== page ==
No-one told me that when I started. And if someone had told me I'd be into my router table for $1.5 k just a couple years down the road, I would have told them they were crazy. Turns out *I'm* the one who's nuts!

    At the time, I asked people: should I do it myself or pay someone else? The advice I listened to: "Don't let your chance to tool up drive away in a pickup truck!" But like I said, I'm nuts...

    You'll need a tablesaw. You can get a decent contractors saw for 500. You'll need a better fence, so figure 300-400 for that. You'll need a better blade, that's another 100. I ended up buying a sled: that's another 300. Figure a few hundred more for doo-dads, safety stuff, etc.

    The bandsaw will be about 500. You can buy one for 100, but you'll still end up buying the 500 dollar one, so what's the point?

    Yes, you'll need a jointer and a planer. Figure 400 each. You'll probably need a bench. Make your own for 300-400. You can't make your own air compressor and air tools... throw in another 500.

    And don't forget: the little things cost as much as the big machines. You'll need a drillpress, that's 300-400, but you'll also need hand drills. I'm restrained, and I only have four... but I've got more in them than I have in the drill press. If you're doing trim work, you'll need some kind of compound miter saw (500) on a stand (100). But you'll also need a circular saw, a jig saw, an angle grinder, handheld sanders, the list goes on and on.

    I wish someone had told me all this when I started doing what you're about to do. Or that they'd told me I would someday pay $8.00 a board foot for lacewood, like I did the other day. Wood ain't cheap.

    There are two other factors to think about. Your real limiting factor will be time. Most of us have to work to support our tool habit. So if we sleep eight hours, and work 8 hours, that only leaves eight more for the rest of life. I had a choice this morning: should I play with my three year old, or go nail up some boards for something I was making for him? That's a tough one. Get ready to not have a life!

    The other factor is skill: are you, or will you be, actually any good at this? I have learned, through painful, expensive, and humiliating experience, that I'm not. But I keep going anyway, just cuz I'm stubborn!

    Last thing: at the end of each day, the only thing that matters is safety. One slip, just one, and the house renovation is over for ever. If your hand goes into the sawblade, your grinder wheel explodes the wrong way, your nailgun misfires, well, that's the end of that story, and its time for a new obsession...

    If you're still there, and haven't fainted or run away screaming, all I can say is:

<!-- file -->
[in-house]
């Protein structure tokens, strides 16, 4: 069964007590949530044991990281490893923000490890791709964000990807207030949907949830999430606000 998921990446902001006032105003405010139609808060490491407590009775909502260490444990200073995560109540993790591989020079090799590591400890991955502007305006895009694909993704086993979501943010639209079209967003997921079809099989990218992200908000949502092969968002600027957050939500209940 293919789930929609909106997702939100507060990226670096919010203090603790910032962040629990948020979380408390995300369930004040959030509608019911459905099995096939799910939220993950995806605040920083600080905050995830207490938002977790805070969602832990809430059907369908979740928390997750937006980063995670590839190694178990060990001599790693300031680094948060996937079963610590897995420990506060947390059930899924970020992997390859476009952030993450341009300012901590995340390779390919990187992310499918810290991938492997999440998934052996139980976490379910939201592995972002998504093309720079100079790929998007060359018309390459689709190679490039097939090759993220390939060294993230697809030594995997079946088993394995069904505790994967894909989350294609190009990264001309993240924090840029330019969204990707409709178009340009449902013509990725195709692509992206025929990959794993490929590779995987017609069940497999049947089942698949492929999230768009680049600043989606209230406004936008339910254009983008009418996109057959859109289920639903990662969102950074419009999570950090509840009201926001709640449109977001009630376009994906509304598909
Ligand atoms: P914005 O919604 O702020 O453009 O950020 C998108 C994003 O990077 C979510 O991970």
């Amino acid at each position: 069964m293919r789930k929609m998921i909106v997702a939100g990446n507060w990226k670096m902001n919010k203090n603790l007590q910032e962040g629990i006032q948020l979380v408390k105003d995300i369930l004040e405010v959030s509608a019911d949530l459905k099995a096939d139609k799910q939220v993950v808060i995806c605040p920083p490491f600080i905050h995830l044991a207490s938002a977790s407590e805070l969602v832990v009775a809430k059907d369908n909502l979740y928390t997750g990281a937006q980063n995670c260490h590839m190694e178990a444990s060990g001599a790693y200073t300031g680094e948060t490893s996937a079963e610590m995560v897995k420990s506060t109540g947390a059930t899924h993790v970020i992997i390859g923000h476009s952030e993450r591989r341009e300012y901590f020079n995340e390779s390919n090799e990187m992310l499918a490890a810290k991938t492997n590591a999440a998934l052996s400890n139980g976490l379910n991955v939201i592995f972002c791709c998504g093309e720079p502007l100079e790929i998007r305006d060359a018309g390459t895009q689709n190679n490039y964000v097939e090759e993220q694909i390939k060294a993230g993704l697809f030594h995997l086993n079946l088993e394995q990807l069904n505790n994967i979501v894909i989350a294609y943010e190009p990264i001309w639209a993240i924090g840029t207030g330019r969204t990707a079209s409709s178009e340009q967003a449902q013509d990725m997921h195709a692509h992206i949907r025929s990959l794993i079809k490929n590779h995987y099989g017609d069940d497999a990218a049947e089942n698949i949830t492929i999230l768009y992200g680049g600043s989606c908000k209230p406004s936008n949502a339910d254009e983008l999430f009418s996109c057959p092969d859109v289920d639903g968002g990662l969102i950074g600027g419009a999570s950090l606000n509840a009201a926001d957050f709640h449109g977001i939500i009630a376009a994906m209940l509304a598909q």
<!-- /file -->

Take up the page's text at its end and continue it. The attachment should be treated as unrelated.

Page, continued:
Welcome to the madhouse!


    Last edited by Bill Lantry; 07-08-2008 at 05:39 PM.

  7. #7
    Join Date
    Apr 2007
    No, not all of SoCal is Los Angeles!
    Welcome Chris. Congrats on the house. They all require care and feeding and doing it yourself sounds like a great idea. Plenty of folks will recommend tools you may need. I'd just ike to congratulate you on listing a workbench as number 1.
    Any sufficiently advanced technology is indistinguishable from magic.
    - Arthur C. Clarke

  8. #8
    Join Date
    Oct 2006
    hi chris!
    bill`s right.........if you`re trying to save money over buying massed produced stuff at the box store, doing it yourself (like building interior doors) ain`t the way to go....
    but if you like this type of work and can envision yourself building more "stuff" once your house is up to snuff then by all means jump on in!
    [SIZE="1"] associated with several importers and manufacturers.[/SIZE]

  9. #9
    Join Date
    May 2007
    Kansas City, Missouri
    Chris, Welcome to the family!

    I assume that price for doors was pre-hung. You should be able to get the door panels alone for around $50 - $60 and reuse the existing jambs. However, if your planning to do jambs it's almost cheaper to go the pre-hung route. I've changed out the panels in mine over the past few years doing a floor at a time.

    I just did some trim work in my basement, was also shocked at the prices. I think I paid more for trim in my basement than I did for all the trim in my last house.

    Good luck...

    To a small child, the perfect granddad is unafraid of big dogs and fierce storms but absolutely terrified of the word “boo.” – Robert Brault

  10. #10
    Join Date
    Jul 2008
    thanks for all the coments!.. yea I planed that if i was up to snuff i'd like to do more, custom cabnets, counter tops, beds, dresser, desks, nightstands.. all that fun stuff but I didn't wana list all that and get ahead of myself. I figure doing stuff like this and getting a feel for it will tell me if its something I want to do more of.. and expand into... we shall see I think what i'm going to do first is just buy enough tools that will alow me to build the workbench... ,everyone can use a workbench, and see what happends.. if I end up not being very good or killing myself then thats what 30day return policies are for but if it comes out how I want and i enjoy the process and all then i'll step it up a bit at a time. It may cost me more in the long run but I feel thats an exceptable cost then for me to drop a few grand on something i might end up not doing and get chewed out by the wife

    Again thanks for the info and your personal experiance. Once I finish my first project i'll snap some pics for you!

    fyi here is the door and trim i was going to buy